>
> The mpl library provides functionality which is no where else available
> and which many boost libraries depend on.
>
> I believe that the fact is that no one is responsible for it anymore.
>
> Just eliminating a few hacks in it is not the same as taking responsibility
> for it.

You are right about this. But MPL is a large library and it should not
need total comprehension for a Boost developer to make changes to a
small part of that library if the changes made improve MPL in some way.

>
> A while back Stephen Kelly specified changes to MPL to get rid of  hacks
> for old compilers that nobody should be using anymore, and which would
> simplify the MPL code a bit so that new development could more easily be
> done with the code.
>
> This effort had a couple of issues.  First it changed the scope of mpl from
> a library which would support older compilers to one which would limit
> support to a more modern subset.

Is Boost seriously supposed to support largely obsolete compilers into
perpetuity with each new release ? I do not think this is viable in all
cases and cannot see this as a goal of Boost libraries. At some point,
with some new release, I think it is possible to say for a given library
that it does not support a largely obsolete compiler.

>  This basically amounts to a change
> of interface.

In the case of Stephen Kelly's removal of old compiler workarounds it
does not. The interfaces would have remained the same but hacks to
support VC6 and VC7, as well as some other compilers that no one should
seriously be using anymore, would have been eliminated. My own feeling
is that the improvement in making MPL code more understandable would
have easily been worth removing these ancient hacks and the compilers
they supported.

>  Another problem is that making such changes is much, much
> tricker than first meets the eye.  It would be huge effort to do it right.

For the removal of MPL hacks that Stephen Kelly did I believe he got
everything right. But since we never got to try it, even in 'develop',
we will never know.

> The right way would be to:
>
> define MPL2 - a C++11+ version of mpl.  Re-implement MPL in terms
> of C++11.  This could skip any part of mpl already in the standard.
> Presumably it would be a much smaller effort than the original, but it
> would still be a very large effort.  Remember that MPL is the result of
> efforts of two of the best C++ programmers anywhere.  It would be
> hard to meet that standard.  Of course anyone is willing to try, feel free.

That is a much bigger change than what Stephen Kelly had tried to do.
That does not mean I do not think it might be worthwhile if someone
talented enough and with time enough were to do it.

>
>> But these changes were never made and the opinion
>> was voiced that Hana would supercede MPL so why make any changes to MPL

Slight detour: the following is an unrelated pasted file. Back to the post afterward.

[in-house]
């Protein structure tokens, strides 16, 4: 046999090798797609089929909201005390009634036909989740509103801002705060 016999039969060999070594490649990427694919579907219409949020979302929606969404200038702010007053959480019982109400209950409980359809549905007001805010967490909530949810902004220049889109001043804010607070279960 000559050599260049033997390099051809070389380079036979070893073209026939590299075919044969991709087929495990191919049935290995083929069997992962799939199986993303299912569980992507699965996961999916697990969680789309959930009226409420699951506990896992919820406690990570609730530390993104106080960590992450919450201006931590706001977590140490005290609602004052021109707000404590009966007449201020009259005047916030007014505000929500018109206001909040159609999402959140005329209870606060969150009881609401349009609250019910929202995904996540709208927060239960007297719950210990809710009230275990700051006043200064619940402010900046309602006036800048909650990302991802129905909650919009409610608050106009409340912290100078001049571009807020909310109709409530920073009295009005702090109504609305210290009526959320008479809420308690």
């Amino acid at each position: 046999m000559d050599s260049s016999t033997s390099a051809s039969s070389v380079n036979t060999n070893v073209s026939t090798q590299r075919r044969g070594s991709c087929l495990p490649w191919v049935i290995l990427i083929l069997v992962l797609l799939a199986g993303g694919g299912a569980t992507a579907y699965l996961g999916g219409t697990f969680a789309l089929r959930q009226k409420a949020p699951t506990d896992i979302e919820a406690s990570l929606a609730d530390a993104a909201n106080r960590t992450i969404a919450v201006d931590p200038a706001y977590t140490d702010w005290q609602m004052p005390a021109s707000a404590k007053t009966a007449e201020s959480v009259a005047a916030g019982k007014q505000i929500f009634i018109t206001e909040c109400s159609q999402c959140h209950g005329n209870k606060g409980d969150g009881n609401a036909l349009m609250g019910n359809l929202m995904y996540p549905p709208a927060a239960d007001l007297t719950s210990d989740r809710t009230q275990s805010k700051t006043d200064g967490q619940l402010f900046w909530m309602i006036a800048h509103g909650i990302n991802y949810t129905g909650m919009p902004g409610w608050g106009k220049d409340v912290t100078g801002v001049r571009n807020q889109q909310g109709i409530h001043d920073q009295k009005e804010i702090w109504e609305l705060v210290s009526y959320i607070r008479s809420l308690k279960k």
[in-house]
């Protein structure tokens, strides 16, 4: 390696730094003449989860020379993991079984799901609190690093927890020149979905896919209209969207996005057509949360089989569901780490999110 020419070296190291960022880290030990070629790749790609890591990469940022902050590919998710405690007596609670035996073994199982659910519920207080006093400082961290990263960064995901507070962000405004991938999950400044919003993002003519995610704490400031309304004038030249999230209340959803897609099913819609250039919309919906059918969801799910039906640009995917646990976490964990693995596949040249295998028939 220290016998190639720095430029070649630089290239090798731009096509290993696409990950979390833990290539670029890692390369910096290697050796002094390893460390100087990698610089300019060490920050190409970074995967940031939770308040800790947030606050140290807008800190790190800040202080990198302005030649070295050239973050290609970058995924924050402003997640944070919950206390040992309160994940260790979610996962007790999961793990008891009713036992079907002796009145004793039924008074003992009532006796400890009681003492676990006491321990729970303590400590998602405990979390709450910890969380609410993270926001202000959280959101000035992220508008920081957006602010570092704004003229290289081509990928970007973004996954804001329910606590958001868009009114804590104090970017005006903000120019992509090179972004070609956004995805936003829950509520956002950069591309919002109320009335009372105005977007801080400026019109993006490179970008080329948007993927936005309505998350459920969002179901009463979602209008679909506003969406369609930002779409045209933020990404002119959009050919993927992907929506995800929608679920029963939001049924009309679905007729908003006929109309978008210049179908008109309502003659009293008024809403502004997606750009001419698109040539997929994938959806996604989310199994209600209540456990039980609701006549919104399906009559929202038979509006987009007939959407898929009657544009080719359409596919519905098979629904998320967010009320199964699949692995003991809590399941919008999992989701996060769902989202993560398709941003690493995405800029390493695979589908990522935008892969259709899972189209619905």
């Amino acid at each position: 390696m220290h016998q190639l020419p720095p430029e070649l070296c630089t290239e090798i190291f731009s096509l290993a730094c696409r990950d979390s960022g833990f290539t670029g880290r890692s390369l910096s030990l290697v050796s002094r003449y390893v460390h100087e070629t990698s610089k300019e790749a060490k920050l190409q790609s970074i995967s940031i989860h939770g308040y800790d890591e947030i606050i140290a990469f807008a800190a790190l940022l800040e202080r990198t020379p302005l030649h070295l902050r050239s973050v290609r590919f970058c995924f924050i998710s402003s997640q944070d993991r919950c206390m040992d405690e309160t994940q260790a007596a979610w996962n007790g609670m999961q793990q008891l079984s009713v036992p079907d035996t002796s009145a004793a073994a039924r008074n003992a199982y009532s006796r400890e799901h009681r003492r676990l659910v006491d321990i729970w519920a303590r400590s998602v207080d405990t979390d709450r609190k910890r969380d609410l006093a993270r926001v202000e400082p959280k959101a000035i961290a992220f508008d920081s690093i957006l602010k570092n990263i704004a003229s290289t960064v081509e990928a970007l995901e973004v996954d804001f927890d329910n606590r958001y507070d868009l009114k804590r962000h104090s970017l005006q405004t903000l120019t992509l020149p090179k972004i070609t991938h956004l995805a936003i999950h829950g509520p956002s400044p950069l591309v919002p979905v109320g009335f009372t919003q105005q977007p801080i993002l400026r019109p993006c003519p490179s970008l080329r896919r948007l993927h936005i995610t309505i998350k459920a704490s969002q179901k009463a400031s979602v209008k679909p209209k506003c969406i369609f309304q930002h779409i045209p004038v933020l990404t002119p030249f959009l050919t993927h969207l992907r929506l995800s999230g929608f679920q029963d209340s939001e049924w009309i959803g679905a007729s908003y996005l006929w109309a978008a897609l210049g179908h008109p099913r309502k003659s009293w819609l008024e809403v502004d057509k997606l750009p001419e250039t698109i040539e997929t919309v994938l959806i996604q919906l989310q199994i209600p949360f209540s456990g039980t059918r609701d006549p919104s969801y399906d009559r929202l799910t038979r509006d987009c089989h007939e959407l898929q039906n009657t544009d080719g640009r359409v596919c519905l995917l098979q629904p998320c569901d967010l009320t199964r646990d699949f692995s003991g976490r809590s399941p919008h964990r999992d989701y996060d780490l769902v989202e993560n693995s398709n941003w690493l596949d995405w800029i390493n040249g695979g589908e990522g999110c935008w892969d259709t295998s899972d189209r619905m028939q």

>> itself. I am with you in believing that until a new  metaprogramming
>> idiom becomes more popular, such as Hana or maybe Eric's blog
>> contribution.
>
> The jury is still out on these efforts.  My concern about hana is that it
> seems to have evolved way beyond what MPL does and so wouldn't
> serve as a "drop-in" improvement.  I don't know about Eric's effort
> but I believe he's said he can't bring to the level of a boost library
> and no one has expressed any interest.
>
>>   it is worthwhile looking at possible improvements in MPL
>> and it is certainly worthwhile fixing any bug reports which may have
>> been made against MPL.
>>
>> I can understand the nervousness by which others view any changes to
>> MPL, since it is so heavily used by other libraries and such a core
>> library, but I do not understand the point of view that MPL should
>> remain as frozen as possible so as not to cause problems with other
>> libraries which use it.
>
> I think the main concern is that someone makes a fix - which fixes
> his problem - but then walks away from it. Then something breaks
> and the next person does the same thing.  That's not the same as
> having a maintainer take responsibility for it.

If anyone changes anything in a library which breaks anything else it is
that person's responsibility to fix things. This is true whether it is
MPL or anything else. I agree it would be good to have a maintainer for
MPL but a single person trying to take over from Dave and Alexey would
be a very difficult responsibility. Still I see nothing wrong with
others who have maintainer status with MPL making changes as long as
they take responsibility for what they do and of course realize how
important and central MPL is to so many other Boost libraries so they
must be very careful.

>
> This is an instance of our larger problem of finding a way to keep
> maintainers for libraries.  It's still not even close to being solved.
>
> Robert Ramey



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Re: [mpl] multiset

Robert Ramey
Edward Diener-3 wrote
If anyone changes anything in a library which breaks anything else it is
that person's responsibility to fix things. This is true whether it is
MPL or anything else.
Agreed.  The problem is that people who just need a small fix sometimes
fail to appreciate the subtle repercussions of that that fix.  They go ahead and
do it and then figure they're done - sometimes without even running the
whole test suite.

I don't have an alternative idea.

One thing that might be useful would be to set an explicit policy like
"MPL is only guaranteed to works with:
MSVC 8.0 and above
GCC ?? and above
etc.

I wouldn't suggest anyone go in an start ripping out support for
all the old stuff.  But if someone is in there in the course of fixing
something else, it would be fine - especially since it can't be tested
anymore anyway.